let allFullNames = [
"Vandad" : "Nahavandipoor",
"Andy"
: "Oram",
"Molly" : "Lindstedt"
]

To access the value of a key, use subscripting like so:
println(allFullNames["Vandad"]) /* Prints out "Nahavandipoor" */

The dictionary that we created was immutable because of the let keyword. To create a
mutable version of the same dictionary, use the var keyword like so:
var allFullNames = [
"Vandad" : "Nahavandipoor",
"Andy"
: "Oram",
"Molly"
: "Lindstedt"
]
allFullNames["Rachel"] = "Roumeliotis"

This dictionary is of type [String: String] because of the values that we provided to
it. You can add any type of value or key to the dictionary to see how the data type changes:
let personInformation = [
"numberOfChildren" : 2,
"age"
: 32,
"name"
: "Random person",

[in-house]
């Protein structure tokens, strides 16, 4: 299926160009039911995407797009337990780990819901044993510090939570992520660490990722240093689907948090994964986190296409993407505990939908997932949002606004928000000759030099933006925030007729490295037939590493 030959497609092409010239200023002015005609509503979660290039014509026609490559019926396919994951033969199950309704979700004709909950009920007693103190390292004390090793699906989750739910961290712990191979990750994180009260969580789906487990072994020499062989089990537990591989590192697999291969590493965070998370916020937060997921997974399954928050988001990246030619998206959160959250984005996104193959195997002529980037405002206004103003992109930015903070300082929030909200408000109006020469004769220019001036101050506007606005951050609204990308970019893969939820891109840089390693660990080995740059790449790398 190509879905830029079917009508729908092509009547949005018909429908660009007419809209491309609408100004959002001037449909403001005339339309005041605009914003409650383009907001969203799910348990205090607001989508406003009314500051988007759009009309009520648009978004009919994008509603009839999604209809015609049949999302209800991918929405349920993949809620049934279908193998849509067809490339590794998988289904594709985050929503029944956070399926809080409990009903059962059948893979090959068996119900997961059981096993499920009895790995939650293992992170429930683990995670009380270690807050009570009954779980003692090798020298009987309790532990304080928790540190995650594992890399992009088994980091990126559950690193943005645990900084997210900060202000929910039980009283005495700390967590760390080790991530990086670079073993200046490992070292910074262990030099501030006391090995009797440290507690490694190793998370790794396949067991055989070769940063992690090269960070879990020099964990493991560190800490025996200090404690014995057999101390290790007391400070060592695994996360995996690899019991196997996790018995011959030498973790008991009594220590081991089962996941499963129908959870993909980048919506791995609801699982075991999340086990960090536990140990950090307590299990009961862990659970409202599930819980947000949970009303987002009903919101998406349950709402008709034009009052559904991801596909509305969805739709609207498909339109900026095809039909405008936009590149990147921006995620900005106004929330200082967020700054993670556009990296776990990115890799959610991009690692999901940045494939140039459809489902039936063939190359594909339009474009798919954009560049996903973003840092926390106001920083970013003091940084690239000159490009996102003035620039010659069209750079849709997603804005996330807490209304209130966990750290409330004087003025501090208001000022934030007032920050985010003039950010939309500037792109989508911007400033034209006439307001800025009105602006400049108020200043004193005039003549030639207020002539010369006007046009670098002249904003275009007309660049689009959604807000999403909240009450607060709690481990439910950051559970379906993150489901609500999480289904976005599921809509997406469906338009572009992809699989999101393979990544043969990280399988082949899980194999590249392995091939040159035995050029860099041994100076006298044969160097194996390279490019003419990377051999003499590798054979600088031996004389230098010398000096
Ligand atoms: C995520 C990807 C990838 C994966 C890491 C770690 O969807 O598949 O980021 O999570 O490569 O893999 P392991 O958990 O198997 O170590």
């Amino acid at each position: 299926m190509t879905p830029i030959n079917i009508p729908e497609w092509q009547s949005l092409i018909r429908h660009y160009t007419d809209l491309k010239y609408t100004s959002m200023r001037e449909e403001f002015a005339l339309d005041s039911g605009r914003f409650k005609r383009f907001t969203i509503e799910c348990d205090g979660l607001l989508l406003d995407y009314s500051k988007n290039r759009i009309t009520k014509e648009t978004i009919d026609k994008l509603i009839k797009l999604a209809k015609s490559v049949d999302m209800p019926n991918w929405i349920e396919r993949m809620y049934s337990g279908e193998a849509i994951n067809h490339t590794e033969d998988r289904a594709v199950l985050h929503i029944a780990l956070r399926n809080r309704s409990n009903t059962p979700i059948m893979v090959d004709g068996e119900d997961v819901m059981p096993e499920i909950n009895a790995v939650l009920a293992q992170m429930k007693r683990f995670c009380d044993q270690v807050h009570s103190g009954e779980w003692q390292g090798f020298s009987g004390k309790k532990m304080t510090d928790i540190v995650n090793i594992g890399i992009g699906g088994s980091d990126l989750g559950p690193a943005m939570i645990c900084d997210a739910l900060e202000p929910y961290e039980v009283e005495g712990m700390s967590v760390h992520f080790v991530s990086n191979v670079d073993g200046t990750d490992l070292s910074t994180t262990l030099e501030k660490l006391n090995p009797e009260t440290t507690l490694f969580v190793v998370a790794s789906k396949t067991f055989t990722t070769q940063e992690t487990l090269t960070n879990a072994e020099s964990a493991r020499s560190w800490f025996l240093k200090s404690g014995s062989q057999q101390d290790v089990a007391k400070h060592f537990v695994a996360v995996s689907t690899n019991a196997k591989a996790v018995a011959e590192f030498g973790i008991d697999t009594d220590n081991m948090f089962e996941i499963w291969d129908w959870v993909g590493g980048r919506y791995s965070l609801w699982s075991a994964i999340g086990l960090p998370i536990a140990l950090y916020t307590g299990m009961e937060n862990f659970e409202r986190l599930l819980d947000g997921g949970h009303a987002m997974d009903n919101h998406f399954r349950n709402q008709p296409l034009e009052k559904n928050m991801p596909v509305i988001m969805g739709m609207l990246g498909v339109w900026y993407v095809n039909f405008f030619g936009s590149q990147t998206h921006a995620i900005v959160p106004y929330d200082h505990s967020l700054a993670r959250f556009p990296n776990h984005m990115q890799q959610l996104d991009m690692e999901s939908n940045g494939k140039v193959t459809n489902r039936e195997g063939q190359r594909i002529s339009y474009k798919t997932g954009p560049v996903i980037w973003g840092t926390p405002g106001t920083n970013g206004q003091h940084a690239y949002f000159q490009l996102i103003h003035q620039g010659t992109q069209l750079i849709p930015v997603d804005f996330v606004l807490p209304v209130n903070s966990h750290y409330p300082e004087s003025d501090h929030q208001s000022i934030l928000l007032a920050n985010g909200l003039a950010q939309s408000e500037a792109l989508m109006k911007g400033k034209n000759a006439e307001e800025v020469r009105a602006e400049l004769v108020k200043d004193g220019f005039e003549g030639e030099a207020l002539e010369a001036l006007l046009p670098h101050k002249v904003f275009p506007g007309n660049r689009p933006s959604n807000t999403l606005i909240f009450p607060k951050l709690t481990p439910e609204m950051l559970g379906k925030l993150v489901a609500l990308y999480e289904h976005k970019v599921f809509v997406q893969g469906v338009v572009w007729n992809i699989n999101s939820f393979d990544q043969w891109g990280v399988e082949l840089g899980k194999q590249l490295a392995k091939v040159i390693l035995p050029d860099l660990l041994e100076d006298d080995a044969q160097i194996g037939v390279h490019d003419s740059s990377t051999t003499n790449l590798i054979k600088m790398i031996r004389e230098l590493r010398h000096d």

"job"
: "Something cool",
] as [String : AnyObject]

The AnyObject type, as its name implies, represents an instance of any class type. In this
case, we are saying that the keys to our dictionary are strings but the values are a mix
of various class types. Dictionaries and arrays in Swift can be freely bridged to their
Cocoa Touch counterparts of NSDictionary and NSArray.

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Grouping Functionality with Classes and Structures in Swift
Structures are value types. That means that when they are passed around from one
function to another, for instance, a new instance of them is created and then passed to
the function. Classes are reference types, so that they can be passed around without
having to be copied.